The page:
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Wednesday, 2 August, 2000, 03:35 GMT 04:35 UK
Net comic hero targets pupils
World Wide Webley
Webley's appeal has a serious educational side
A new comic book hero has been created to make using the internet more open and easy for young school children.

World Wide Webley was devised by professional cartoonist Mike Collins, from Cardiff, who has worked on DC Comics Batman and Superman titles.

The first issue of Webley's world - featuring the hero and his friends Annette and Intergnat - will be distributed to schools across Wales in the autumn term.

The adventures of Webley focus on teaching infant school aged children on the positive uses of the internet.

The project is concerned with explaining that computers are changing the way we work

Tim Robins, University of Glamorgan

Children from disadvantaged backgrounds are also targeted in an effort to draw them into the information "revolution", tackling the issue of social exclusion.

In the comic's launch issue, Webley and his friends take characters called Jenny, Rhian and Peter on an educational ride through history.

World Wide Webley - which is produced in Welsh and English - explains key words used on the internet and how technology is used in society.

computer terminal
Computer know-how: Internet terms are spelt out
The 100,000 World Wide Webley project got off the ground with the backing of the University of Glamorgan and funding from the European Union's Information Society Project Office.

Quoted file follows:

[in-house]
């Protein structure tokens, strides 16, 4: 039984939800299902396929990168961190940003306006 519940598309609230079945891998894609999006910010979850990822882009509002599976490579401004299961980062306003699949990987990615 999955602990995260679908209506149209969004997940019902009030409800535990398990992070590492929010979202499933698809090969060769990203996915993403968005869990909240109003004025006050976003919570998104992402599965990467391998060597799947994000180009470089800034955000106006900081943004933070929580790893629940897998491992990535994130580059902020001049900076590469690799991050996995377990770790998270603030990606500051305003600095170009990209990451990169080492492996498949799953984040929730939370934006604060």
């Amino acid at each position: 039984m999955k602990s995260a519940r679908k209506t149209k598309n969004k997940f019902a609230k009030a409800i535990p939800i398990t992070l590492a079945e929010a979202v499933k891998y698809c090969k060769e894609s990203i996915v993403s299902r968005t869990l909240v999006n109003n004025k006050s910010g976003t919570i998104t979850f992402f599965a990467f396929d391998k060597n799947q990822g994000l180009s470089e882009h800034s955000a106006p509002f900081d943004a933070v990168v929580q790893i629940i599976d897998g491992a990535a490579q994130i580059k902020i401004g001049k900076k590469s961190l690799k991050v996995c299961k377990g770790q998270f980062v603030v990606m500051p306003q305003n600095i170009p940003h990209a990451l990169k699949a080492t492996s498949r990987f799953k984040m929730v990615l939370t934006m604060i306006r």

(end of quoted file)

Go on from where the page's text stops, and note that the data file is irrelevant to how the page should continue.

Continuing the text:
Cardiff-based Fairwater Films - which hopes to create an animated film of Webley - has also worked extensively on the scheme.

Mr Collins brings his experience of working on top projects such as the Flash and 2000AD comics and creating animated books for films such as The Quest for Camelot and Star Trek series.

'Changing world'

Project co-ordinator and University of Glamorgan lecturer Tim Robins said the project had a real role to play in educating children on the serious function of computers.

"Although children might be good at playing games on computers, the project is concerned with explaining that computers are changing the way we work.

"The ISPO wants to address any inequalities in the new information society and they are concerned that some children might be excluded from participating in society.

"That might lead to problems later in life, such as unemployment."

Mr Robins added: "We chose Mike Collins to animate the story because he is a very traditional artist."

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See also:

31 Jan 00 | Education
Centres to bridge 'digital divide'
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